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Israel Supreme Court: Anti-BDS law doesn’t apply to US student Alqasem

Lara Alqasem, 22, is being held at Israel’s Ben Gurion Airport [Twitter]
Lara Alqasem, 22, is being held at Israel’s Ben Gurion Airport [Twitter]

A US student detained in Israel’s airport for allegedly supporting BDS can enter the country after Israel’s Supreme Court ruled the anti-BDS law did not apply to her case.

Lara Alqasem – a 22-year-old Palestinian-American student who landed in Israel to pursue a master’s degree at the Hebrew University in Jerusalem – has been held in Israel’s Ben Gurion airport for two weeks for allegedly supporting the Boycott, Divestment and Sanctions (BDS) movement. Israel had claimed that under its controversial anti-BDS law it could prevent Alqasem from entering the country, despite the fact that she held a visa issued by the Israeli Consulate in Miami.

However, yesterday Israel’s High Court of Justice ruled that Alqasem could not be barred from entry under this law as it did not apply in her case, the Times of Israel reported. Alqasem is believed to have headed the Students for Justice in Palestine group at the University of Florida, which Israel claimed proved she was a BDS supporter. Even though Alqasem promised not to take part in any BDS activity during her time in Israel, Israel’s lower court continued to deny her appeals to enter. Yesterday’s Supreme Court’s decision therefore overturns this prior judgement, ruling that:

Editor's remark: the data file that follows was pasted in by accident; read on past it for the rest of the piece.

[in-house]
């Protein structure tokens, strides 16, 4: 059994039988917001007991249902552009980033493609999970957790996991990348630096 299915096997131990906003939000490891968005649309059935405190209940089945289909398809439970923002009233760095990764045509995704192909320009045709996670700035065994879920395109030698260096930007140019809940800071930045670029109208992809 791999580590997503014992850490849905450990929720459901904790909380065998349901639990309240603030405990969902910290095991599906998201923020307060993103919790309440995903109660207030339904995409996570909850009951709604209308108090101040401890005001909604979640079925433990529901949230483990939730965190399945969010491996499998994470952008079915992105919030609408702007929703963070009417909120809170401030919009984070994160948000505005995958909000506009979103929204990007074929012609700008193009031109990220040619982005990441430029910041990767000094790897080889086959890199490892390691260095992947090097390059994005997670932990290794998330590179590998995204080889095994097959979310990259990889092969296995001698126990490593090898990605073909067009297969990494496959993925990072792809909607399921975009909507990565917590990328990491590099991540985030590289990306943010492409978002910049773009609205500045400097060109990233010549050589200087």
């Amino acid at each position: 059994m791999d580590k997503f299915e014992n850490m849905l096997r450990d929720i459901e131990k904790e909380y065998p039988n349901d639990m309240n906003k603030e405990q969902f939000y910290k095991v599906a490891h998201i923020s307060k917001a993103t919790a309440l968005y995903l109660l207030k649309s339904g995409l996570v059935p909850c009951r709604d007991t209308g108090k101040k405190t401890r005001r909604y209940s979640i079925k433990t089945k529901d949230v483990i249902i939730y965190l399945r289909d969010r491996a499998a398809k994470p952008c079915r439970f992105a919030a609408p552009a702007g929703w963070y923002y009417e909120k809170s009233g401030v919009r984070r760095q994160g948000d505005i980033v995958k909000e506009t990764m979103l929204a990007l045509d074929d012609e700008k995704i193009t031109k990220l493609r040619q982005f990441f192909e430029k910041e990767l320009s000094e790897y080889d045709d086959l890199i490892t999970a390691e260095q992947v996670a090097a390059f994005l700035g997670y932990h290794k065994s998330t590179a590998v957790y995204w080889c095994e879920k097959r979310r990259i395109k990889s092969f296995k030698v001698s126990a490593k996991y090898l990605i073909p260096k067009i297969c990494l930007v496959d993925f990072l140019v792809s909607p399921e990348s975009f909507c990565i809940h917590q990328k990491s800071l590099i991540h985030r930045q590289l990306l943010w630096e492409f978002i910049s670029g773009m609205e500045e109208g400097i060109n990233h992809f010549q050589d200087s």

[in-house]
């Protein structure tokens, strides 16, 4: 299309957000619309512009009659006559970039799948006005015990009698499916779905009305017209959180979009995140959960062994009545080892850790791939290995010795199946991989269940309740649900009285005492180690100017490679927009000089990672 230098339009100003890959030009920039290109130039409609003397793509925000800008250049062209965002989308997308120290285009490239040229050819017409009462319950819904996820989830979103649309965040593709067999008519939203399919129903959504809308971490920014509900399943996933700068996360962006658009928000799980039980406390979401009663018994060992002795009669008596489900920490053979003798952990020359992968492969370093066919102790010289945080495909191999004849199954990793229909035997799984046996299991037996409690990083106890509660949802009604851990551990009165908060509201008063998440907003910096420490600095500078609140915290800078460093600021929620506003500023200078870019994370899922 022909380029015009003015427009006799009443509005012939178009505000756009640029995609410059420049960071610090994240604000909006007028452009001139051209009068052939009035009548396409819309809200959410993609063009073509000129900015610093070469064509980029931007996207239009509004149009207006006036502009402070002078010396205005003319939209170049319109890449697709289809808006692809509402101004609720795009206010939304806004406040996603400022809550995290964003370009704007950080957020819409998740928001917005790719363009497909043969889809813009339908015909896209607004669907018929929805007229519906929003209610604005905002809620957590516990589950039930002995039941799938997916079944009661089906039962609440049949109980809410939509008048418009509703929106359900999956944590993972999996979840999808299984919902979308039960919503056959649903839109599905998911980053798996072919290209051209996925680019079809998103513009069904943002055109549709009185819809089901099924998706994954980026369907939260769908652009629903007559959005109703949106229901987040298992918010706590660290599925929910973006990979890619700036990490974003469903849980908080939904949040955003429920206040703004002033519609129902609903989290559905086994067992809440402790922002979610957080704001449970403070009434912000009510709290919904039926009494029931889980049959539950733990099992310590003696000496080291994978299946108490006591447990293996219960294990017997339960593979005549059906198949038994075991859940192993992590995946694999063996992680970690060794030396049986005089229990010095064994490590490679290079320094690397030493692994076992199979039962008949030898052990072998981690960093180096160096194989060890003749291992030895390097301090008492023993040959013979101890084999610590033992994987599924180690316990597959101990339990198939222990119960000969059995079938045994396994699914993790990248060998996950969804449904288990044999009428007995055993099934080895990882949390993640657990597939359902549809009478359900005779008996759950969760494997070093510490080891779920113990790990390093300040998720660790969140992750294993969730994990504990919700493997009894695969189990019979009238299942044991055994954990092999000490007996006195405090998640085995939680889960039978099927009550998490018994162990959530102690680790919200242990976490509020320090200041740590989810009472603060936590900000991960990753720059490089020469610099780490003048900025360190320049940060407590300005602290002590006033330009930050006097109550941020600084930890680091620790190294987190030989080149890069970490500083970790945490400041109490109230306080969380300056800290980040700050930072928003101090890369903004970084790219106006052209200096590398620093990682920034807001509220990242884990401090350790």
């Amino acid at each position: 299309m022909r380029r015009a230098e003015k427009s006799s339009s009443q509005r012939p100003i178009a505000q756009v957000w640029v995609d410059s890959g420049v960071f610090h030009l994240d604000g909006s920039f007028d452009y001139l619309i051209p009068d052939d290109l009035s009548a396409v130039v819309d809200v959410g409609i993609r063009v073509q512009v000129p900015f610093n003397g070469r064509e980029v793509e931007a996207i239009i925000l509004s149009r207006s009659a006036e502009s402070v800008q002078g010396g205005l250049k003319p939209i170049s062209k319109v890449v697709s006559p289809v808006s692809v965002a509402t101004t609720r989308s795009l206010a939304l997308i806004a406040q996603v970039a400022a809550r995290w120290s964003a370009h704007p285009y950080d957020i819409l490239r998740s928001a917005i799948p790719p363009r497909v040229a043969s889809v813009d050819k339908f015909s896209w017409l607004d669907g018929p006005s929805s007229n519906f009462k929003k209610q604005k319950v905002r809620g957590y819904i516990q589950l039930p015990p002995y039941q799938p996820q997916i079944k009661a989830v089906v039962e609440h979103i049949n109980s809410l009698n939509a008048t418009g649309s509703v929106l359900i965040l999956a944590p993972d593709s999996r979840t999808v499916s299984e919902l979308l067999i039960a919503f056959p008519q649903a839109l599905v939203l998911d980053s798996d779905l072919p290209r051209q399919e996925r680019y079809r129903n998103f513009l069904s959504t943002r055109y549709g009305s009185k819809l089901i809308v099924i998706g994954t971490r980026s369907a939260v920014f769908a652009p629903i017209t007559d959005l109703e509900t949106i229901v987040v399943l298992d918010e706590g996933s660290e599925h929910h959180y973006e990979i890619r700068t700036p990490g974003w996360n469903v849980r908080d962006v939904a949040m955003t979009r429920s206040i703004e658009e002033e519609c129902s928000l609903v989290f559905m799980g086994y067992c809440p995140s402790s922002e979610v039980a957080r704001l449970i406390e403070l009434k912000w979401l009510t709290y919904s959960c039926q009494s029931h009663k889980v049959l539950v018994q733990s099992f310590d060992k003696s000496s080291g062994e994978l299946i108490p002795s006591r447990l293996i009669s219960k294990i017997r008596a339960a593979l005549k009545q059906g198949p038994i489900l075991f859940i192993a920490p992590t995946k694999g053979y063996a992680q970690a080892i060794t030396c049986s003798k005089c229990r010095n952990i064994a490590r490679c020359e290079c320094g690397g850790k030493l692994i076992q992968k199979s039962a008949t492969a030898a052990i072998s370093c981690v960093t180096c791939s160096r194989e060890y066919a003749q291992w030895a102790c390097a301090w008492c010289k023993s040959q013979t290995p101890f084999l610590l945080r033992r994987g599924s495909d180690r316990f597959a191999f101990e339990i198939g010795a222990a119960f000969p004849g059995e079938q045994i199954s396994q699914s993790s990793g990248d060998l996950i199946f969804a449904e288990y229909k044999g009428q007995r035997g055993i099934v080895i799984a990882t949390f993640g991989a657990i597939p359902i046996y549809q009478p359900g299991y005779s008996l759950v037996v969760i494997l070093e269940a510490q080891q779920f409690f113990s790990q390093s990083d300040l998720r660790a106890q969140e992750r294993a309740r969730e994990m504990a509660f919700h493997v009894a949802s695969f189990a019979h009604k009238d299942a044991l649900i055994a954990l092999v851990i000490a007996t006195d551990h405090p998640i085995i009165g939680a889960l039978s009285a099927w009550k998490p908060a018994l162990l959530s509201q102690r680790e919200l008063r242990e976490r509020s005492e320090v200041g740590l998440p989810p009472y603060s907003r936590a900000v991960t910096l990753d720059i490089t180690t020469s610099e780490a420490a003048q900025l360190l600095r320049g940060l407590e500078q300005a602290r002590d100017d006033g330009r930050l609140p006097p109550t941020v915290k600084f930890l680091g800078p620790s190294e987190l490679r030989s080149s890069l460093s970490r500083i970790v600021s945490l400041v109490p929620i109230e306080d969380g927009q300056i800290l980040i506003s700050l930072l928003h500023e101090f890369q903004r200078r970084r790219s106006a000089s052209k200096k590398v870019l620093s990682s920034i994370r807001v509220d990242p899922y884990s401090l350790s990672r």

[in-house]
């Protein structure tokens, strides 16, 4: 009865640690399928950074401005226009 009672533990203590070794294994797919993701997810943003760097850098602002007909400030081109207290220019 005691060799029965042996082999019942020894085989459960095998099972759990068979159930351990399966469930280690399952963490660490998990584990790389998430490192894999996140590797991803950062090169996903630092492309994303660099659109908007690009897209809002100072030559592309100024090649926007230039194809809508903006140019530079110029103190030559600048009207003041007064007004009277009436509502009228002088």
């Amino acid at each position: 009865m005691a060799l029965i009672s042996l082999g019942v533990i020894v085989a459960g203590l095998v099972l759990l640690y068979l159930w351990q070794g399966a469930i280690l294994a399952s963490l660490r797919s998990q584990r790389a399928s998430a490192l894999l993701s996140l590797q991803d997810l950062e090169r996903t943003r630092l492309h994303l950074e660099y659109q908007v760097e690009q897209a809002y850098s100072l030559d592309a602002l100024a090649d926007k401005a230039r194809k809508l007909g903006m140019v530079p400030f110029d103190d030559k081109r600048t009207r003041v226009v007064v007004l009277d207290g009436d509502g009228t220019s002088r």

Since the petitioner’s [Alqasem’s] actions do not sufficiently warrant banning her entry to Israel, the unavoidable impression is that her political opinions were the reason behind the cancellation of the visa that was granted to her. If that is indeed the case, we are talking about a radical and dangerous step.

READ: Israel to discuss bill that would see BDS activists facing jail

Alqasem’s case has garnered international attention, particularly given a revelation by Haaretz that much of Israel’s decision to ban her was based on controversial website Canary Mission. The site is seen as a notoriously pro-Israel organisation which blacklists activists and academics deemed to be pro-Palestinian. Haaretz subsequently revealed that Canary Mission is funded by the Jewish Community Federation of San Francisco, “a major Jewish charity with an annual budget of over $100million”. Haaretz added that: “The federation’s support of Canary Mission connects the American Jewish establishment itself to a website that is facing increasing criticism from young Jews.”

Alqasem is not the first person Israel has tried to prevent from entering the country by citing its anti-BDS law. In July prominent Spanish BDS activist Ana Sanchez Mera was banned from entering Israel after she was accused of aiming “to cause great damage to Israel”. The ban came at the behest of two high-profile members of Israel’s establishment, Interior Minister Aryeh Deri and Public Security Minister Gilad Erdan, who have waged a de facto war against BDS since Israel created a “public relations commando unit” to deal with the movement back in 2017.

Israel’s increasingly ardent attempts to crack down on BDS activists are seen as evidence that the pressure created by the movement is working. Last week Israel ordered BDS activists who persuaded New Zealand pop-star Lorde to cancel her planned performance in Tel Aviv to pay $12,000 in damages. In response, the two activists refused to pay the fine, instead raising almost $12,000 for a Palestinian charity working to combat mental health issues in the besieged Gaza Strip.

On Sunday, Israel’s Ministerial Committee for Legislation will discuss a bill “that would subject activists convicted of promoting a boycott of Israel to prison terms of up to seven years”. According to Haaretz, the bill would apply to anyone who works to “undermine Israel’s interests, its relations with any other country, organisation or institution … or any interest they have in Israel”.

READ: UEFA bans Israel from broadcasting games to illegal settlements

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